Relic Home and Blacksmith Shop

Tuesday, March 10, 2015

John and Jane Tidwell ~ A history written by Lettie Phipps Peterson, granddaughter

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John Harvey Tidwell - by Lettie Phipps Peterson, his grandaughter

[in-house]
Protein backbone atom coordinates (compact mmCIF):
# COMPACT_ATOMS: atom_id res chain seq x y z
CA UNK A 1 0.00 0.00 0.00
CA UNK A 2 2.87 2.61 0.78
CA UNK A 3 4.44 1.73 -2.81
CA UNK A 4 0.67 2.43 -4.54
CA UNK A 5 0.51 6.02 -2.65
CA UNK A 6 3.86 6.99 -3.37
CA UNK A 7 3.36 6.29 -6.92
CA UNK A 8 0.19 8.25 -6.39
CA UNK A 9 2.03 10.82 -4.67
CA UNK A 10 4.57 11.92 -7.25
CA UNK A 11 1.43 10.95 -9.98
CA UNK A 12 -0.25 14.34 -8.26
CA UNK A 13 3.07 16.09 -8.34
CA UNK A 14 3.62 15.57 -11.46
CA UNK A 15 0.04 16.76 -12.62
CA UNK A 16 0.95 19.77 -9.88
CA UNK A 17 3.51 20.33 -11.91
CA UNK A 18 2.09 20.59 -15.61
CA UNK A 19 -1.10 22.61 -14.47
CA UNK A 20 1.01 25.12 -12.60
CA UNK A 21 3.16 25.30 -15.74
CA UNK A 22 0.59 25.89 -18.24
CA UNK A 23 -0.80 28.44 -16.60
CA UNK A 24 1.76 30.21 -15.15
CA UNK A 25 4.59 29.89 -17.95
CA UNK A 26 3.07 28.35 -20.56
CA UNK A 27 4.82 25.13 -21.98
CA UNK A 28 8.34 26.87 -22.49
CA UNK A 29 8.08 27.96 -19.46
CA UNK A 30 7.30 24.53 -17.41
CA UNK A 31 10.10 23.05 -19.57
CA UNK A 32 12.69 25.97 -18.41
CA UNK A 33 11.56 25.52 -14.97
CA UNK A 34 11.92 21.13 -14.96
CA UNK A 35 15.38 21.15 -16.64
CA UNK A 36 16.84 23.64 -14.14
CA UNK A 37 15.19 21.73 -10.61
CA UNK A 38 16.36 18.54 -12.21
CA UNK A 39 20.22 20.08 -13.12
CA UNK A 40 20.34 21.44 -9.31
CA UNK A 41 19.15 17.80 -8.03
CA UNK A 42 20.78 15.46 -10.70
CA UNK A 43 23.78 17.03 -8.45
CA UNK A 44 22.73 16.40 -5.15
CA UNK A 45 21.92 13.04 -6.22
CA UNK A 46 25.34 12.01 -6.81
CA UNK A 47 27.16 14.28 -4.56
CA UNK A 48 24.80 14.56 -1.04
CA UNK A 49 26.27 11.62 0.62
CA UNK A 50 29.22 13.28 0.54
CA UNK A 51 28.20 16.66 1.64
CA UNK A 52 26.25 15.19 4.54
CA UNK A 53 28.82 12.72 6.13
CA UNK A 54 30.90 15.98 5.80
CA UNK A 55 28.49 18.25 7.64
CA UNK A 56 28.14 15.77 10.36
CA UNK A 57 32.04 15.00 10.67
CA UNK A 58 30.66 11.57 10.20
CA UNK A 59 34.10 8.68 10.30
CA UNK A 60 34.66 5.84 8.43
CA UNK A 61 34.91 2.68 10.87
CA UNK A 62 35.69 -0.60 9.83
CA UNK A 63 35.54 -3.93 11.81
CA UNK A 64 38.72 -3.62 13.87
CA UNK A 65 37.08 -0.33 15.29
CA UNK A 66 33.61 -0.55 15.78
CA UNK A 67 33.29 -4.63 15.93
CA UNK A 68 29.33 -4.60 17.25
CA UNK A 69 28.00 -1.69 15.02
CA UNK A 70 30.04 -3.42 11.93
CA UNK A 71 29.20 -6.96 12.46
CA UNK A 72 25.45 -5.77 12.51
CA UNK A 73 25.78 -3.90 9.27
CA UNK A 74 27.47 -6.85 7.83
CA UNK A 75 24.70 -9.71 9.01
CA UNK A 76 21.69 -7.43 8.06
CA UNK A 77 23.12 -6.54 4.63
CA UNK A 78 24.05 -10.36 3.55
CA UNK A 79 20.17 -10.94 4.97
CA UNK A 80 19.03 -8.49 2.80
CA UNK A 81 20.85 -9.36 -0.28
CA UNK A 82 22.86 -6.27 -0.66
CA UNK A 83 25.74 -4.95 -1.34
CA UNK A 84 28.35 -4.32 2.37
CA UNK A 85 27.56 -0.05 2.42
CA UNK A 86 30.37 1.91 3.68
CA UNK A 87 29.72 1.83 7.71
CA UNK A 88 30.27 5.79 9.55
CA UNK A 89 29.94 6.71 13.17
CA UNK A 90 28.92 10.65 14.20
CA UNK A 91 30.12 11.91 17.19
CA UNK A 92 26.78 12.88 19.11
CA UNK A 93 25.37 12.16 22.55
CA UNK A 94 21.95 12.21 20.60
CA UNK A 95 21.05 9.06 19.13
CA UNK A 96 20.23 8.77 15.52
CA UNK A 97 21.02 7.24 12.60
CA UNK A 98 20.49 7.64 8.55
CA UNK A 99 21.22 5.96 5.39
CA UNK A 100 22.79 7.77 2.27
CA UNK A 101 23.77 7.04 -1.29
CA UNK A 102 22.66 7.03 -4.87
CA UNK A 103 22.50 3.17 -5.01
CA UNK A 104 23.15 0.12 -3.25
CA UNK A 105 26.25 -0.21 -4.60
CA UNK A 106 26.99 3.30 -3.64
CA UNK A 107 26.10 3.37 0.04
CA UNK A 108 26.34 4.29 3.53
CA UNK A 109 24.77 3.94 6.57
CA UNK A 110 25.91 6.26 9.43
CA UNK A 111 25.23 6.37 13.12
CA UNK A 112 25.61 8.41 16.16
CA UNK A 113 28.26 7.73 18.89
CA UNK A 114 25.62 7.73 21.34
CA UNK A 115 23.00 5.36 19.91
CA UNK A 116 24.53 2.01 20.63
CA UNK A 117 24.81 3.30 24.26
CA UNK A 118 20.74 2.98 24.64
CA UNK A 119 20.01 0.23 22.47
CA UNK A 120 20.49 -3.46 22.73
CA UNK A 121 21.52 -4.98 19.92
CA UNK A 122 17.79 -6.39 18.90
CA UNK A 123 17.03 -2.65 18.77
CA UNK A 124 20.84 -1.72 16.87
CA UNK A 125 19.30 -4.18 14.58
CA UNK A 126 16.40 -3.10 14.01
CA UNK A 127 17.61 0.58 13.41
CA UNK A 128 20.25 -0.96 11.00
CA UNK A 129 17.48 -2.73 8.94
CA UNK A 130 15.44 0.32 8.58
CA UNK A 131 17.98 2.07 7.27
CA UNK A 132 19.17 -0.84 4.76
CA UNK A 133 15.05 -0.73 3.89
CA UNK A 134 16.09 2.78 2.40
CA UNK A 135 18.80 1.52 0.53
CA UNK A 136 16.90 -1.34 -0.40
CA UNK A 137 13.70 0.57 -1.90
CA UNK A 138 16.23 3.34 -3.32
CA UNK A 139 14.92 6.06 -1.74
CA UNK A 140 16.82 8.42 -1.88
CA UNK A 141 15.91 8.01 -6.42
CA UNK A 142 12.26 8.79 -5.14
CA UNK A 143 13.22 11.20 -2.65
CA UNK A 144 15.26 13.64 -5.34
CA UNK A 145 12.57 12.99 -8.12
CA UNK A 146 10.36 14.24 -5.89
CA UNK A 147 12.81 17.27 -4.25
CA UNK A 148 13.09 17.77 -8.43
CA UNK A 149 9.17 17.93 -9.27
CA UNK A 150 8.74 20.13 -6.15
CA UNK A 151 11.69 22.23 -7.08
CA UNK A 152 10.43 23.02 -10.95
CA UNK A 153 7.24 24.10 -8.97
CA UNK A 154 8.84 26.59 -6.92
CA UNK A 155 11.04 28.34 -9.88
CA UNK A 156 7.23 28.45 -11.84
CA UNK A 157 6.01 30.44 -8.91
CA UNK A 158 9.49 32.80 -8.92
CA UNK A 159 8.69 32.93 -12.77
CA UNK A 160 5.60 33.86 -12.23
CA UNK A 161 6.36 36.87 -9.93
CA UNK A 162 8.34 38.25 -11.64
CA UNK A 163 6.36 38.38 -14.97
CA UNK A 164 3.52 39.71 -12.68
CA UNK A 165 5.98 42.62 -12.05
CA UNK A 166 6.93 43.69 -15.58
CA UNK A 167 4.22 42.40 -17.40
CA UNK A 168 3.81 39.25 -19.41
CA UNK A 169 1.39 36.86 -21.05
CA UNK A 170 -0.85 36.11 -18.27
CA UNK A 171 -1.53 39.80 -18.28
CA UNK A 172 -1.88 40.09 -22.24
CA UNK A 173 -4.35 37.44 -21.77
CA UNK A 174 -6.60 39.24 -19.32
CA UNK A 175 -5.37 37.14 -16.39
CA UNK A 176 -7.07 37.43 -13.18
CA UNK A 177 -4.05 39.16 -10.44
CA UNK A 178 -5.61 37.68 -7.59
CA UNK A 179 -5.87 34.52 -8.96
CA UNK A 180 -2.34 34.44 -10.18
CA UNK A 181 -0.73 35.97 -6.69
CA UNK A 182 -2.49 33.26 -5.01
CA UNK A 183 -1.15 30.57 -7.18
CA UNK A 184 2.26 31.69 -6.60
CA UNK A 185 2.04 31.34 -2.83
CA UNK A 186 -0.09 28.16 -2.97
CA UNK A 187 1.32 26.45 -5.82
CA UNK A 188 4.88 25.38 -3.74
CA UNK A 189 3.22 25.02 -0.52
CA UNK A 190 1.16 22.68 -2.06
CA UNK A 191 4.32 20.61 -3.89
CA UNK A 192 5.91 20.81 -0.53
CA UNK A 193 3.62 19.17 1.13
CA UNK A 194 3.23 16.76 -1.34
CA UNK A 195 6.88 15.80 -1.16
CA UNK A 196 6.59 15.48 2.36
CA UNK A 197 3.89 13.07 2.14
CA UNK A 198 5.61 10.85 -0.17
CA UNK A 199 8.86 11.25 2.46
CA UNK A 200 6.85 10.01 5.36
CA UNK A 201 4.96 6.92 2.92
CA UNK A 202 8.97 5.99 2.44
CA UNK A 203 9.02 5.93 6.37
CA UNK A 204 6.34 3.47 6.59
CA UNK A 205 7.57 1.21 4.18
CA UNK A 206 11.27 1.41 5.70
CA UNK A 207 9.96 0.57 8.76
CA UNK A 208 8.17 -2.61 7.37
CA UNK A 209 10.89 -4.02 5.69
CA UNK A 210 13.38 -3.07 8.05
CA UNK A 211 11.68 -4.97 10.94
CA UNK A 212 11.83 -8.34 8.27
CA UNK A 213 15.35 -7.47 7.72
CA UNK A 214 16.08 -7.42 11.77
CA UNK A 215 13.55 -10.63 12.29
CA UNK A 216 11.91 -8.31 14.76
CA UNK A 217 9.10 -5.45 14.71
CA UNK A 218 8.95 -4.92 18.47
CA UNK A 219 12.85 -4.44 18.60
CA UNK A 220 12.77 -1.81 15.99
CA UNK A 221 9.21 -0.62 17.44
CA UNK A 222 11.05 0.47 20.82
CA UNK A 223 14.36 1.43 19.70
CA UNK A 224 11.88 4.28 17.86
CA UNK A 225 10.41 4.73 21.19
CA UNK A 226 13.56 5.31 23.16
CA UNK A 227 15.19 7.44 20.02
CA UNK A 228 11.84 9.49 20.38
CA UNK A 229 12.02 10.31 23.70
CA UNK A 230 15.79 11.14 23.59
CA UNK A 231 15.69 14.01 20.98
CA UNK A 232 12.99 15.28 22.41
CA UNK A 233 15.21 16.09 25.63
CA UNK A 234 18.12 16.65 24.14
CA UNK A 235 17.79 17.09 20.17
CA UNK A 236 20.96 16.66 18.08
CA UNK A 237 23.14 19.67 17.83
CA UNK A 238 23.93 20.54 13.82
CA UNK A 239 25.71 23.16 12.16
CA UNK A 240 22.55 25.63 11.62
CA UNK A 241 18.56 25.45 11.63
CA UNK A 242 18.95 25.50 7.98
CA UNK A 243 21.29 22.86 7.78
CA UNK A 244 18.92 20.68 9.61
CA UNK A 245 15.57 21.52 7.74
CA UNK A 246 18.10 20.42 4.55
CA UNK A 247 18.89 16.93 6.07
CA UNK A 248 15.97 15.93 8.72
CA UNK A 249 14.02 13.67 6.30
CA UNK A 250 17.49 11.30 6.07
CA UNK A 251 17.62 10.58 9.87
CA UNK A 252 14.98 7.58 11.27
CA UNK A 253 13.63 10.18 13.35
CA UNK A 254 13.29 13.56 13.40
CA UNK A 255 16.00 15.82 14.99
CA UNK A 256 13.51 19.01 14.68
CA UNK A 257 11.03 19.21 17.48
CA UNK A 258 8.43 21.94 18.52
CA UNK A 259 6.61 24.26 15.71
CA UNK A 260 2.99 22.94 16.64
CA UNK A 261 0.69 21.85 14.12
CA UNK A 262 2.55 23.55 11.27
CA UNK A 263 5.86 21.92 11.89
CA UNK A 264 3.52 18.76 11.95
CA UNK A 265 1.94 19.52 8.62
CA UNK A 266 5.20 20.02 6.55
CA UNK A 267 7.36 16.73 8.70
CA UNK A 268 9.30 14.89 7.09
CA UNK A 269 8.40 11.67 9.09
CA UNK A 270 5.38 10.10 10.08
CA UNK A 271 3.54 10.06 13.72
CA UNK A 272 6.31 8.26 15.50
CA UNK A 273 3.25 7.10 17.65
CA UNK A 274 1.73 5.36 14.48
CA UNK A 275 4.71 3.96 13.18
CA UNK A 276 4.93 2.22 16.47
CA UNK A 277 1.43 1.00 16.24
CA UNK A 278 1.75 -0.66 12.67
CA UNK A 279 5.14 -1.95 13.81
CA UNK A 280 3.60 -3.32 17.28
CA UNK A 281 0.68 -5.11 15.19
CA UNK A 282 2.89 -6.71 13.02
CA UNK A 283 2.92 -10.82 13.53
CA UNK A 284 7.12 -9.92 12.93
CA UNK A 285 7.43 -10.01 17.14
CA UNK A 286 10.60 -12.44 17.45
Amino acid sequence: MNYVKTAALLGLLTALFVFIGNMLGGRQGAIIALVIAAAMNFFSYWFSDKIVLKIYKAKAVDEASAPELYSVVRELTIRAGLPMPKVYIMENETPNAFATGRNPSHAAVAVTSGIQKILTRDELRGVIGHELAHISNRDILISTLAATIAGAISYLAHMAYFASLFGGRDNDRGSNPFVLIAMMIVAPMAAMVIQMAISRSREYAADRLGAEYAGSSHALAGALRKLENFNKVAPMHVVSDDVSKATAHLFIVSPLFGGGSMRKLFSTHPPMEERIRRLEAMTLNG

John Harvey Tidwell [John Tidwell] was born January 14, 1807 in Shelby, Kentucky. Jane Smith was born June 5, 1812 in Clark County, Indiana. They joined the Church of Jesus Christ of Latter-day Saints and came to Nauvoo, Hancock County, Illinois where the Saints were at that time. After the death of Joseph and Hyrum Smith they came to Utah, arriving in Salt Lake City June 18, 1852. There a baby girl, Emma Jane, was born and died. After about four or five months they moved to Pleasant Grove, staying there until 1859. While there their 12th child was born, Emeline Mariah on June 29, 1855. Emma did not die, she is my fourth great grandmother. (Kathy Hafen) June 9, 1859 they moved to Mt. Pleasant, Utah, Sanpete County when Emeline was 4 years old. They lived in the old Fort during the Indian trouble. After peace was established the people moved out of the Fort. Each family was allotted a quarter of a city block to have as their home. John built a two room adobe house on his place, which is on the corner of 2nd South and State Street, where John K. Madsen lived for many years, and where Grant Johansen now lives (1962). It was here they lived the rest of their lives. He later added two more rooms built of lumber with a large fireplace in the living room. This was the only way they had of heating their home except with a small cook stove in the kitchen. Grandmother did most of her cooking in the fireplace--baking bread on the red-hot coals in a large iron Dutch oven, boiling water and making soup in a large iron pot hung on heavy iron brackets over the fire. I was just a small child but I can remember the blue checkered tablecloth on the table, and how good the hot bread would smell and how good it would taste spread with butter and honey! Grandmother would churn butter and sell it for 10 cents a pound and also sell eggs for 10 cents a dozen. Grandfather engaged in farming and cattle raising--owning land west and south of Mt. Pleasant. He had several beautiful horses which were sometimes used in the parade on the fourth of July by his son, John (or Jack as he was called). They planted most of their lot in fruit trees and how well I remember the good times we children had sliding down the straw stacks and eating apples, sleeping in the large front room and waking up in the morning to the bright fire in the big fireplace B and Uncle Jack sitting by the fire! The Tidwell boys were called "Minute Men" for when there was trouble with the Indians they had to be ready to go at a "minute's" notice. Jefferson Tidwell beat the drums to call the men together when there was trouble with the Indians. John (Jack) Tidwell, Jr. was the Pony Express Man, carrying the mail and other news to the surrounding towns. Jack had a pony that could scent the Indians when close by. His pony saved his life one time when he was carrying the mail to Spring City. The horse would not go across the big Cedar Creek at the regular crossing, so Jack let him go down-stream and crossed at another place. After crossing, Jack could see Indians at the other crossing. Had he crossed there, the Indians would have killed him. John Harvey Tidwell was Captain over a group of Saints who crossed the plains to the Salt Lake Valley. He was the first Sunday School Superintendent in Mt. Pleasant. He had a lot of faith in the gospel and had the gift of healing and through his faith and administrations, many people were helped and made well. Mrs. Willie Winkler's mother told me that she had been healed under his administration and my father was also. The book, "Mt. Pleasant" stated, An elderly Englishman by the name of Lee (father of Brig Lee) was working at a shingle mill. In some way he got his arm in the machinery and it was crushed. He was taken to his home and John Tidwell was called. There were no doctors in Mt. Pleasant at that time. Mr. Lee was placed on a table and four men held him while John Tidwell performed the operation of amputating the arm, which took 40 minutes. The only operating tools available were a knife and a meat saw. Brother Lee recovered and lived many years after that incident occurred. John Tidwell was good at making tubs and churns and pails out of wood, bound with wooden hoops which were used by the Pioneers. Jane Smith Tidwell was in the first dramatic company organized in Mt. Pleasant. They played for some years both in the Fort and after the new meeting house was built outside of the Fort--wheat was accepted as cash for tickets. John and Jane Smith Tidwell had their endowment in the Nauvoo Temple, but hey had to have it done over again in the Salt Lake City Endowment House. John Harvey died on January 14, 1887. John Harvey left all of his property, land, cattle and horses to his youngest son, John (Jack) if he would take care of his mother the rest of her life. This he did and never married. He was considered quite well to do at that time (This is John Harvey) as he owned land west of town and east of father's home. (the Jerome Zebriskle and Arthur Averett place). I know nothing about Jane Smith Tidwell's early life. I can just barely remember her, and I remember that once she walked out to my father and mother's place on the farm. She was at her husband's side in all he did. She died on May 20, 1893 and buried in Mt. Pleasant City Cemetery. I have a hat of hers and some dishes that she brought with her across the plains.

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